EXCLUSIVE: First Ascent: Kayaking Over Waterfalls
Victoria Falls is probably the best-known and most spectacular on the planet. At over a mile wide, it’s commonly insinuated that a descent of the falls by kayak would be tantamount to suicide. But during a 2011 shoot with a Brazilian television show, kayaker Pedro Oliva and I saw a runable line over the far right side of the falls called the Devils Cataract. With a total drop of around 262 feet, not only would it establish a new world record for height, it would also be the first time a kayaker would eclipse 80 miles per hour in a kayak (this would happen during the final two-tenths-of-a-second of free fall).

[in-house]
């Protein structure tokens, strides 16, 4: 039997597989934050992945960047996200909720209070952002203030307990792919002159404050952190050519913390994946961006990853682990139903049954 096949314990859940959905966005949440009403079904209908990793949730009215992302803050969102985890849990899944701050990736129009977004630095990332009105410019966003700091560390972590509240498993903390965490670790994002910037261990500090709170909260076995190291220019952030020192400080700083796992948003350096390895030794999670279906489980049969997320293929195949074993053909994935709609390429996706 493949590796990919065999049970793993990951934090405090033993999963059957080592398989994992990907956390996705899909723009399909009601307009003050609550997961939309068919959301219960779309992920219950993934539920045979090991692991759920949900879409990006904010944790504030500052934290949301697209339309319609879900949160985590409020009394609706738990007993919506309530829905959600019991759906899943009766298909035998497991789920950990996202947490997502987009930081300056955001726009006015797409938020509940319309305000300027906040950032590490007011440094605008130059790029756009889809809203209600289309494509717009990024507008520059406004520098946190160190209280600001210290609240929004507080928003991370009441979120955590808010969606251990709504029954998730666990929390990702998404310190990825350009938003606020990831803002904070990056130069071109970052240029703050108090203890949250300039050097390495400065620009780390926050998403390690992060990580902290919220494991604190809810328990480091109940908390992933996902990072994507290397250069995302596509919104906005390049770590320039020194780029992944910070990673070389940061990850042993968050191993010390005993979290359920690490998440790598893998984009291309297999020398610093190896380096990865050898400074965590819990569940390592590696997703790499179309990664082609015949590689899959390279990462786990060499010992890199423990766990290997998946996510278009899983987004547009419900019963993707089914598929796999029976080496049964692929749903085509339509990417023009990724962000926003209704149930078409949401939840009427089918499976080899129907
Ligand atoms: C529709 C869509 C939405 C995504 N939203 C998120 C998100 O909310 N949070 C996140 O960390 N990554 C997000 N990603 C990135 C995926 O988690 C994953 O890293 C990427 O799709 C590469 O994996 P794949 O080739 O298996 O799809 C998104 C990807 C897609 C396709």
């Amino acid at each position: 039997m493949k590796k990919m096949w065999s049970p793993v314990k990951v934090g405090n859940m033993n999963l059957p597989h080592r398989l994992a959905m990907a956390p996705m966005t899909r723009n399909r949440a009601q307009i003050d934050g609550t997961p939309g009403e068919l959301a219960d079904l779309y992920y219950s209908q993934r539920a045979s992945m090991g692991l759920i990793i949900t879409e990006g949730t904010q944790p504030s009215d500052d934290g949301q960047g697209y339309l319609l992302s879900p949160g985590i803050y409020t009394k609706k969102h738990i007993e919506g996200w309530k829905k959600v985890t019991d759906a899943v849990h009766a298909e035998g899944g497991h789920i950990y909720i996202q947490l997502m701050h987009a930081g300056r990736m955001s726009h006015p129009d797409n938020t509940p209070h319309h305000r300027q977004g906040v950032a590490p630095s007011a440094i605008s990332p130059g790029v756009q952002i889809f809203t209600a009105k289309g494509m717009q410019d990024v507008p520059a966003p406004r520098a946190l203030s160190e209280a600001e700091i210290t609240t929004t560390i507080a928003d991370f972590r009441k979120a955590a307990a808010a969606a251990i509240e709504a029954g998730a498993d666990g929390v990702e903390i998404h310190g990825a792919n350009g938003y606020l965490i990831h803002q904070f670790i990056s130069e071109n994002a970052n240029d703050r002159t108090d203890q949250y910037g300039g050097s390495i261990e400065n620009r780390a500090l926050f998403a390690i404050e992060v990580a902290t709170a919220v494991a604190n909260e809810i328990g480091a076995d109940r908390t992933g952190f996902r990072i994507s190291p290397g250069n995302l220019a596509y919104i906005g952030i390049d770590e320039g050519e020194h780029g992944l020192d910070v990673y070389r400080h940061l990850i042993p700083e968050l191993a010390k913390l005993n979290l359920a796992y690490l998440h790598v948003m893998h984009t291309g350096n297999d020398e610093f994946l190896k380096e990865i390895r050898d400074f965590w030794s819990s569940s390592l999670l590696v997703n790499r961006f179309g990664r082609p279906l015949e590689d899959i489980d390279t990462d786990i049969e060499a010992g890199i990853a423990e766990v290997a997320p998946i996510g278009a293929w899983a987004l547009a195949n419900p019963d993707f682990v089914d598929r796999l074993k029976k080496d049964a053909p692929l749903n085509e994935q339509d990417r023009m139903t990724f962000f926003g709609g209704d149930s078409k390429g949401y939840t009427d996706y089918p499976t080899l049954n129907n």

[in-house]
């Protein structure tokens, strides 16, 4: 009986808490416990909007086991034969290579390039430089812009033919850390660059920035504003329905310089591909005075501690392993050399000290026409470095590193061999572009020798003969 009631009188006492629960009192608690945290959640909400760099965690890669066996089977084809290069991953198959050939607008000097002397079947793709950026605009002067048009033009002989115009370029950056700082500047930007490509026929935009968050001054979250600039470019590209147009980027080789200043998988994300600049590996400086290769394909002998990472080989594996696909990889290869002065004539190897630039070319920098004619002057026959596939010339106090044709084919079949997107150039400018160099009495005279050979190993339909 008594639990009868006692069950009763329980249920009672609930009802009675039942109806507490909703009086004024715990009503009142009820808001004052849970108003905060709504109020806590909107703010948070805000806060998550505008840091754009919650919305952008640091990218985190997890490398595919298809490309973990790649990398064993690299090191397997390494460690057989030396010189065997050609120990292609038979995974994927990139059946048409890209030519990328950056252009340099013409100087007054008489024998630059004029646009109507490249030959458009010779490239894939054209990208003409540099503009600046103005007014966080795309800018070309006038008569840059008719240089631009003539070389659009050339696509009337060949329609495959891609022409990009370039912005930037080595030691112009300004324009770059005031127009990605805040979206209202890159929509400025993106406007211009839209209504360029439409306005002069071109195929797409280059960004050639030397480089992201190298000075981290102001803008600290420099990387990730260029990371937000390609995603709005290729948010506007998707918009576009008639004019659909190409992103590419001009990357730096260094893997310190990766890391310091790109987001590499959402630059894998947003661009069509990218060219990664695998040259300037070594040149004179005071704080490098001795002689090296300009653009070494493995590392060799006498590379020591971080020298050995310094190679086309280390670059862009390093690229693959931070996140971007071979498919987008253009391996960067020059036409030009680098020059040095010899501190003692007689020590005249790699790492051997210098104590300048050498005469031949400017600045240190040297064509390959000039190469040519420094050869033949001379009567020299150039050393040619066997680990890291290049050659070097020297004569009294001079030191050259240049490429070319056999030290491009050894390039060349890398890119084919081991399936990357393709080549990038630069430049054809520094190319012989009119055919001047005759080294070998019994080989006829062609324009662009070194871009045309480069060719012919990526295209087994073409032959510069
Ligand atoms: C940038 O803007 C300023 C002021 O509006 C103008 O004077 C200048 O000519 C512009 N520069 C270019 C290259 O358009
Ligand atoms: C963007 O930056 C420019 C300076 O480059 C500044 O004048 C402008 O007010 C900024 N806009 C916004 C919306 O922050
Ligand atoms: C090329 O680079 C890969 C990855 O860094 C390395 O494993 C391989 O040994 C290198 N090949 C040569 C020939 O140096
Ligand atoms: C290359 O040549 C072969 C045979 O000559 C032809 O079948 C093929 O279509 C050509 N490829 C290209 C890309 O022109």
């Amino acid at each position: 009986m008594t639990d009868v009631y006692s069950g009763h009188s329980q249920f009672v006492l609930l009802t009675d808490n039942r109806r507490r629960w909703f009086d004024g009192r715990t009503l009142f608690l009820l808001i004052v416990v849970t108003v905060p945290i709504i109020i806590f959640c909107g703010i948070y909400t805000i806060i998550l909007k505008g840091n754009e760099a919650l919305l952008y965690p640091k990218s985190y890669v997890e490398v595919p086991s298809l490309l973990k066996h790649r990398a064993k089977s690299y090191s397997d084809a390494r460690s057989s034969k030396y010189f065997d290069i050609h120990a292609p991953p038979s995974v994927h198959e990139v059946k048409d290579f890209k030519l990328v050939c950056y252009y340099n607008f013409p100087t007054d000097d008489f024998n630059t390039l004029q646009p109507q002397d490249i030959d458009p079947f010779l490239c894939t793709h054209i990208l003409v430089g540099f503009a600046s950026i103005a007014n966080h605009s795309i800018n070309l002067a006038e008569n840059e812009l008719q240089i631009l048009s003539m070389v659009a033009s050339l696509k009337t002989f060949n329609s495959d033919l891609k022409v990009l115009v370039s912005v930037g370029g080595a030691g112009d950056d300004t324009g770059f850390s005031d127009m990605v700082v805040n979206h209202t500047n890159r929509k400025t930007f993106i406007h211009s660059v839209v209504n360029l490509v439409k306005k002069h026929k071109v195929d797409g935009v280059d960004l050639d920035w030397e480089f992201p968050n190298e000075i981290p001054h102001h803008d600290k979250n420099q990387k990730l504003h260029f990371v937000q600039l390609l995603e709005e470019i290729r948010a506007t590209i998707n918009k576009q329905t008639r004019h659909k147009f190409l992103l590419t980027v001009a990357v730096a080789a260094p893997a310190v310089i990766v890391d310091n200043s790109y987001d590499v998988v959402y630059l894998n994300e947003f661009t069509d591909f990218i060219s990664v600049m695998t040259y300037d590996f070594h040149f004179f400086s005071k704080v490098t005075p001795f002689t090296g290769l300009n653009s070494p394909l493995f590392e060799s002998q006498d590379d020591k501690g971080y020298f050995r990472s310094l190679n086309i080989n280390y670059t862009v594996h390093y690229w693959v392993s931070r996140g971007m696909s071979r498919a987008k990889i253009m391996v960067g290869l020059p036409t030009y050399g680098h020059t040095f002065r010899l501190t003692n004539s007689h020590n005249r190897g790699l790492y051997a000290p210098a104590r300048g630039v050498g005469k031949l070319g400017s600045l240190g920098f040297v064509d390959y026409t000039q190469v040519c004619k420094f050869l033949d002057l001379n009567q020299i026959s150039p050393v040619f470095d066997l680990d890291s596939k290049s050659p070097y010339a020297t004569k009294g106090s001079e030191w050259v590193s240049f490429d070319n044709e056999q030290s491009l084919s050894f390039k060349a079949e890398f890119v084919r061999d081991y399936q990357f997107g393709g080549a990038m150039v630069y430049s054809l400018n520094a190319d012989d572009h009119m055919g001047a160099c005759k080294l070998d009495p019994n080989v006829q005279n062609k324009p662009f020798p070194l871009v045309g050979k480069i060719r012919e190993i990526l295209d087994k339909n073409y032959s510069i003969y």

From there, I could envision kayakers concentrating on speed as the next bench mark for a record setting descent. Achieving 100 miles per hour in a kayak seems like a good goal. In theory, to achieve that speed in a river, we would need to find a runnable falls that was at least 336 feet tall. Of course to reach such a speed from that height, the wind resistance would need to be negligible. Fortunately, the downdrafts produced by falls would help reduce resistance. The center of Victoria Falls is roughly 335 feet tall, which would satisfy the height requirement, but the rocks at its base are a death trap. However, options for a 336-foot freefall might be found in British Columbia, Venezuela, or Norway.